Tri-State drivers: Do you know the traffic law when it comes to funeral processions?Here's a reminder, in light of the crash that overturned a hearse leading a funeral procession through a busy Colerain Avenue intersection Wednesday: http://www.wcp
JC Battle didn't have to see the images of a hearse flipped on its roof in the middle of the street to know that.
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CINCINNATI - JC Battle, a local funeral director, didn't have to see the images of a hearse on its roof in the middle of the street to know that leading a funeral procession can be dangerous.
"Back in 2003, I was hit head on," said the owner of JC Battle & Sons.
"It's a pretty risky undertaking, you might want to say."
He wasn't joking.
Battle watched WCPO's report on Wednesday's accident at Colerain Avenue and Banning Road and said:
"Being in the business for over 40 years, that is the worst accident I've seen in a funeral procession."
RELATED: Watch the WCPO report about the crash.
Traffic experts and police agree about the danger.
Officers who escort funeral processions – particularly the ones on motorcycles - are most at risk. Some are killed each year.
Many drivers don't know the law: A funeral procession can go through a red light or stop sign and continue through the intersection even after the traffic light changes.
And John B. Townsend II says the problem with "funeral procession crashers" – rude or distracted drivers - is becoming an epidemic.
"We talked to 25 or 30 funeral directors and they all complained about how rude drivers are," Townsend said.
That goes from the worst drivers - the ones trying to cut through or speed around a funeral procession - to the annoying ones who make obscene gestures or just honk their horns.
Townsend is Manager of Public and Government Affairs for AAA Mid-Atlantic in Washington, D.C. AAA Mid-Atlantic did research on accidents – and deaths – involving funeral processions two years ago.
In 2011, three officers and two other motorcycle escorts were killed in funeral procession crashes in the U.S., according to AAA Mid-Atlantic. Eight other officers and a retired officer were injured.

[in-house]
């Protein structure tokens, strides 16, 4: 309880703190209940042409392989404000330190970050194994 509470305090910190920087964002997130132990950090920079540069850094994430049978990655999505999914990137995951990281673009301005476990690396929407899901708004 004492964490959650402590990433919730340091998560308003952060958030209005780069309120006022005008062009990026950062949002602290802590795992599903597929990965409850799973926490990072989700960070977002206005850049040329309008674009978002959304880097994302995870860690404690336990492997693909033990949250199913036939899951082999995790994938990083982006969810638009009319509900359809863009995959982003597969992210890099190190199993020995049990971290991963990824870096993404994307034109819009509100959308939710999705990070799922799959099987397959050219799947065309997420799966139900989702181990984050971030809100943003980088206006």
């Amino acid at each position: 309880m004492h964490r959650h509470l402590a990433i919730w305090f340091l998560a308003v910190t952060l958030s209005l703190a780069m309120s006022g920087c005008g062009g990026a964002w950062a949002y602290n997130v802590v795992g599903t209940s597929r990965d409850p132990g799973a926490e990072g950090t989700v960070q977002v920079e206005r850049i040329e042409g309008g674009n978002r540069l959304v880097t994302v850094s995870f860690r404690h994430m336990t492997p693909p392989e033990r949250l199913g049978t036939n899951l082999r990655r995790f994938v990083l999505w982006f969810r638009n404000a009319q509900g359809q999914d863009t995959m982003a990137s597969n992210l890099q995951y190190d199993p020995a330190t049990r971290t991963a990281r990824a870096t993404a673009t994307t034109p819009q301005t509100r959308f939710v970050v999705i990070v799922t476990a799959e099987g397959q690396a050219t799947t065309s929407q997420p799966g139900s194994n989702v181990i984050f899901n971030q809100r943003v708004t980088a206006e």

Townsend blames most of the problem on traffic congestion and impatient and distracted drivers.
"There's so much traffic in the big cities. You're in a hurry and here comes a funeral procession. Some drivers get impatient," he said. "Plus, you have cell phones and other distractions. If you're not paying attention …"
On top of that, police no longer escort processions in many areas, he said.
There was a motorcycle officer escorting the procession in Wednesday's accident in Colerain Township, according to Jim Love, Colerain police information officer.
"When you're escorting a funeral procession, you just hope everyone sees you," Love said.
Love said funeral directors try to avoid going through busy, major intersections like Colerain and Banning for just the reason we saw.
"They'll go out of their way to avoid a major intersection. You don't want to be leading a funeral procession through a major intersection," Love said.
"But in this case, the procession was coming from Western Hills and it had to go across Colerain Avenue. They didn't have much choice. They weren't going to take Galbraith Road."
He said the motorcycle officer had shut down all the lanes on Colerain and the hearse, eastbound on Banning, was going straight through the intersection and had crossed all but one lane of the busy highway.
That's when a driver going north on Colerain, in the far right lane, drove through the intersection and rammed the hearse.
Police were still investigating the crash Thursday, checking with businesses to see if they had video of the accident from their surveillance cameras, Love said.
The crash injured the hearse driver and a priest riding with him, and it tortured the son whose mother's casket was on its way to the cemetery.
Kenneth White said he was horrified watching it happen.
"The hearse starts going forward, just almost surreal, this car just accelerates through the intersection and T-bones the hearse, flipping it over," White cried.
Battle says he takes extra steps to be safe. His hearses are equipped with sirens, alternating headlights, flashers and a rotating beacon.
"We try to protect our clients, our staff and ourselves," he said.
"A lot of times people are not patient, because it's almost like trying to get through a train track," he said. "I tell the public, 'Be patient. This could be your mother, your father.' "
Now White says that, too.
"Slow down," he pleaded. "Show some respect."
RELATED: Review Tri-State traffic laws pertaining to funeral processions